The success of any business depends on putting the available time to the most productive and remunerative use. Some clients however impede the productive use of time and cause more trouble than they are worth. Learn the characteristics of such clients to understand when to fire a client.
Any business tries to fulfill customer needs and to gain revenue in excess of the expenses incurred in undertaking such service. As the adage goes, “the customer is the king" and businesses need to do everything possible to deliver a high quality product or service and thereby delight the customer.
Some customers however press for huge discounts, indulge in unethical conduct, or make unreasonable demands. While businesses may humor such customers on a one-off basis, no business can sustain itself serving such types of customers on a regular basis.
The most common form of unreasonable demand made by clients is asking for discounts on product pricing when fixed prices remain the policy and the norm. Some clients may insist on too high of a discount that makes the transaction nonviable for the business. Giving in to hefty discounts to clients with a “something for nothing" attitude sets a bad precedent because not only would the same client refuse to accept anything else the next time around, but other clients would feel cheated and soon start demanding the same nonviable discounts.
Successful businesses provide discounts to clients only on obtaining something favorable in return, such as a bulk order, an upfront payment, free advertising, or other considerations. Cultivate your ability to distinguish between potential long-term clients and clients who are out to secure a good offer and then disappear.
Trust and integrity are the cornerstones of a good business relationship, and a dishonest client is sure to cause more harm than good for the business. If your client indulges in any of these unethical conducts, do not hesitate to end the relationship:
- Asking you to indulge in unethical practices on their behalf, such as issuing false or misleading advertisements
- Lying or not honoring agreed on things such as payment schedule
- Demanding inside information on their competitors who also deals with you
- Asking through a representative for a bribe to conclude the deal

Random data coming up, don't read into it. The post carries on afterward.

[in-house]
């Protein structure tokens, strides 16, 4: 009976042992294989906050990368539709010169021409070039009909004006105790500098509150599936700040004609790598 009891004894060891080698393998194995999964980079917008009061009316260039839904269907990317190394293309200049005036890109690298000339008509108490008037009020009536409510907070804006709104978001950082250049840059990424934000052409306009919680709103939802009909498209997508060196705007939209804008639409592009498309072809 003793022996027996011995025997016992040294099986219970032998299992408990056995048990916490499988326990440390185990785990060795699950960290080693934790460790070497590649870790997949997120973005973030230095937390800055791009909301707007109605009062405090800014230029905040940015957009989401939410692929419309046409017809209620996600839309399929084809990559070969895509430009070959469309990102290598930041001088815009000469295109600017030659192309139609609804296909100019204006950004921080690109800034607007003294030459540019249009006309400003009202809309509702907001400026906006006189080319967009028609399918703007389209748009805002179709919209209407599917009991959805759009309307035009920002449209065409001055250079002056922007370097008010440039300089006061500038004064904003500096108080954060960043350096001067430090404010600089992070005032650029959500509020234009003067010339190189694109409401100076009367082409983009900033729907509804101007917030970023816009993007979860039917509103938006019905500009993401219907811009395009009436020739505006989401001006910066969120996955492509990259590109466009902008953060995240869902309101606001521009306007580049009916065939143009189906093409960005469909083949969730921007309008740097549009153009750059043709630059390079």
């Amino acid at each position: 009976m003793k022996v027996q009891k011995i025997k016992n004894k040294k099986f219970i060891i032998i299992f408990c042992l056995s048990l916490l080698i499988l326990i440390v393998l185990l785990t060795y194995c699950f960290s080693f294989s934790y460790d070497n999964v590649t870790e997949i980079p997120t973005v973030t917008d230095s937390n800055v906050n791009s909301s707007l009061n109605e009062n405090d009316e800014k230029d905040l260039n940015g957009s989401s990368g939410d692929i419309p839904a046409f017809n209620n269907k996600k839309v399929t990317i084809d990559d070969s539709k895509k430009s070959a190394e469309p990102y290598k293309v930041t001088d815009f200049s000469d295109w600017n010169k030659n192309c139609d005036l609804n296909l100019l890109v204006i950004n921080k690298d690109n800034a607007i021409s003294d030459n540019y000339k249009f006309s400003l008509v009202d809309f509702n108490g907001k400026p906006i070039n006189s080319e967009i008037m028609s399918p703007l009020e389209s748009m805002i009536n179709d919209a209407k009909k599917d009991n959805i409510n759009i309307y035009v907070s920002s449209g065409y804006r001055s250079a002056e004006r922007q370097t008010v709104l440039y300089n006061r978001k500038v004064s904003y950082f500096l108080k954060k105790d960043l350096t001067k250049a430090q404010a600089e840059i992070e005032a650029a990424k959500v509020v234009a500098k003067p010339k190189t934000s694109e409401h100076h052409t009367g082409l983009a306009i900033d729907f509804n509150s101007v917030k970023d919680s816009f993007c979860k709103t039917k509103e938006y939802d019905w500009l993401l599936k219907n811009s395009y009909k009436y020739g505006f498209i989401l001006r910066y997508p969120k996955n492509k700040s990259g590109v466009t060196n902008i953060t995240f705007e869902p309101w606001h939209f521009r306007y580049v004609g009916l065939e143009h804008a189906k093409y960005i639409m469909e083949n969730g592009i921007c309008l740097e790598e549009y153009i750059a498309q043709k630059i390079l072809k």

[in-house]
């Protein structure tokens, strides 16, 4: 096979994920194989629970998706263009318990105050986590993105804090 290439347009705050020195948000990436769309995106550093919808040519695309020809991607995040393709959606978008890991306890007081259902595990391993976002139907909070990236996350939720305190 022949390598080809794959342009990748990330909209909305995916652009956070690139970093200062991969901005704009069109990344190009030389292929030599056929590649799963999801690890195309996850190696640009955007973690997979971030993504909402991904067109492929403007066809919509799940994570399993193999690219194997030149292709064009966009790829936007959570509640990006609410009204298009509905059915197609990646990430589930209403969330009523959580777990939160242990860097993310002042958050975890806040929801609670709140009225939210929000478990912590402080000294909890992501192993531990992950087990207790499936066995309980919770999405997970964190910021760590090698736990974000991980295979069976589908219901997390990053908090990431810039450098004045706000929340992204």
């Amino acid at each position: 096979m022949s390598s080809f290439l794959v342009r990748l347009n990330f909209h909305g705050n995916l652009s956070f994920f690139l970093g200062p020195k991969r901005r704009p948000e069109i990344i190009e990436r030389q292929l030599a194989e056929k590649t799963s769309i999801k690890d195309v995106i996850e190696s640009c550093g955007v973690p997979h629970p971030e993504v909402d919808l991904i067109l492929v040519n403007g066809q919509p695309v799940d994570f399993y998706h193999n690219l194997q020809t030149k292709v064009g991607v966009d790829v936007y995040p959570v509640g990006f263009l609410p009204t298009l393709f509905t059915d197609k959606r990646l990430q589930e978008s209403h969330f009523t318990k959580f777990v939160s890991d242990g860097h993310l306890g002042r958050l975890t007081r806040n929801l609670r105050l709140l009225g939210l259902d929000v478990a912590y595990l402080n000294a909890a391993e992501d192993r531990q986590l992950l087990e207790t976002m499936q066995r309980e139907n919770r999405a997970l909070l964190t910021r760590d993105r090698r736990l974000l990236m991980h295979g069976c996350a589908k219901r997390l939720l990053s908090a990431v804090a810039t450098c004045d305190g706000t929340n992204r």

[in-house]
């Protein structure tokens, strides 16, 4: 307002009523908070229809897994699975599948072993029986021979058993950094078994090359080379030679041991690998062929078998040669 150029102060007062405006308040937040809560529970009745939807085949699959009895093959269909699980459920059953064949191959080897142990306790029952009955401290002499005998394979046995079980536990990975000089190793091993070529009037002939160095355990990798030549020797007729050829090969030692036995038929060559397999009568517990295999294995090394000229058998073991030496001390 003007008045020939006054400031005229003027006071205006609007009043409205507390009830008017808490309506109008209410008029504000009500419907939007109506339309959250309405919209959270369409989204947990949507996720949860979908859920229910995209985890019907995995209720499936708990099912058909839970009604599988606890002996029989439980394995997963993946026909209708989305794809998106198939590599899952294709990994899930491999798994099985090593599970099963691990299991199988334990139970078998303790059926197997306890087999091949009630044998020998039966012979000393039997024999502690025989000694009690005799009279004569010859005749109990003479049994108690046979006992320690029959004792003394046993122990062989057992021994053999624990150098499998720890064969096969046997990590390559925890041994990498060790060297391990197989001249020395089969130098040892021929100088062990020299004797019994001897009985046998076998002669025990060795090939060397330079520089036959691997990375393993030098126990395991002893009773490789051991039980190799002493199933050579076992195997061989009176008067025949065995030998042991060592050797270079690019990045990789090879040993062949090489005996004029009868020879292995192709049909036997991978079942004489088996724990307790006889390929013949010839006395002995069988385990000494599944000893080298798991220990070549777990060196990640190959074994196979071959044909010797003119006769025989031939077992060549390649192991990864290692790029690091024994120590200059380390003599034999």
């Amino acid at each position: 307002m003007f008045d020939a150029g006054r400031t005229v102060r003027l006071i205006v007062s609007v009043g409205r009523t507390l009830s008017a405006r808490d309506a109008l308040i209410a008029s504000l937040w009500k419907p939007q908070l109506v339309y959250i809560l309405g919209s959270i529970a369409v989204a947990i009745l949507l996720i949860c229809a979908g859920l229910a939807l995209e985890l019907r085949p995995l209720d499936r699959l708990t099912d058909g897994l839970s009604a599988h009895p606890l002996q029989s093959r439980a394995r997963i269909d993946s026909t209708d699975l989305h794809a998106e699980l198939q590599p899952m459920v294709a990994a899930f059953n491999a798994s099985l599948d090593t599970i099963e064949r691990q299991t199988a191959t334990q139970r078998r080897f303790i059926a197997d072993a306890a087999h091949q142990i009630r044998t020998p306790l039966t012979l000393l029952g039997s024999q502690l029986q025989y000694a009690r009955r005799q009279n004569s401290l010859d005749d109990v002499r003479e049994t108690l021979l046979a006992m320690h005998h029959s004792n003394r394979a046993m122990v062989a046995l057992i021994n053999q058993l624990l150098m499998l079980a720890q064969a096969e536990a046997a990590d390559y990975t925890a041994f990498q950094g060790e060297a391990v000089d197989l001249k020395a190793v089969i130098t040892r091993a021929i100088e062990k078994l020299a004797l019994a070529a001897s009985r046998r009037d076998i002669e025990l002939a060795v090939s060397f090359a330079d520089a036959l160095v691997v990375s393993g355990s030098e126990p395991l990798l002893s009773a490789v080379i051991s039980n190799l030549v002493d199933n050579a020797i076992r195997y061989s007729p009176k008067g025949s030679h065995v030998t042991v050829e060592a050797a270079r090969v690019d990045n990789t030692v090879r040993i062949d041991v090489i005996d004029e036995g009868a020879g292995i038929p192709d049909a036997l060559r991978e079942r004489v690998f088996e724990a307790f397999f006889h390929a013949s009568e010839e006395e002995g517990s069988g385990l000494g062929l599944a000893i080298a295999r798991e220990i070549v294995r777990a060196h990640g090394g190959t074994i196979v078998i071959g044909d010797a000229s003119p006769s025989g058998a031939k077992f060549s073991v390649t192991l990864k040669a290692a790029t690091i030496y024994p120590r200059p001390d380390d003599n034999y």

- Being rude and abusive and finding fault for little or no reason
Condoning a lapse or indulging in unethical conduct for short-term gains invariably leads to a second and bigger lapse, very often ruining the business. Firing dishonest, unethical and abusive clients may cause a temporary dent in profits or cash flow, but bodes well for the business in the long run. Such brave actions improve the spirit, pride and productivity of the employees who have to put up with such unethical and difficult clients.
At times, clients make demands on additional products and services that do not fit with the business' core focus. Do not fall for the temptation to offer such additional services. Diluting your effort from the core activity causes loss of focus that leads to damages that extend beyond the specific project.
The client may also exhibit other types of unreasonable demands such as placing tight deadlines arbitrarily, breathing down your neck by calling you up on weekends and holidays, or conversely not honoring appointments and frequently canceling meetings. While businesses should readily support a client in genuine cases of tight deadlines, supporting a client for whom tight deadlines and a disregard of others time are the norm is not worth the while.
Severing the Relationship
Identifying when to fire a client is easy. The hard part is severing the relationship. Doing so during the course of an ongoing project or pending a contract is difficult and in any case not advisable. Businesses would do well to sever the relationship per the relevant clauses in the agreement, incurring the loss meantime to avoid negative publicity.
The following are some ways to fire a client if the contract is renewable or if no contract exists:
- Saying a firm “no" to unreasonable demands outside the scope of the agreement or accepted conventions, sticking to the original contract or estimate, and not giving in to any concessions or entertaining any scope creep
- Raising rates for the difficult client, forcing them to look elsewhere
- Not entertaining the client’s phone calls or visits outside the official hours of the business
- Flatly refusing anything to do with unethical behavior
Time is money, and the best way to make finite time count is by spending it on clients who provide the maximum returns on invested time, and avoiding unprofitable customers.
Source: author's experience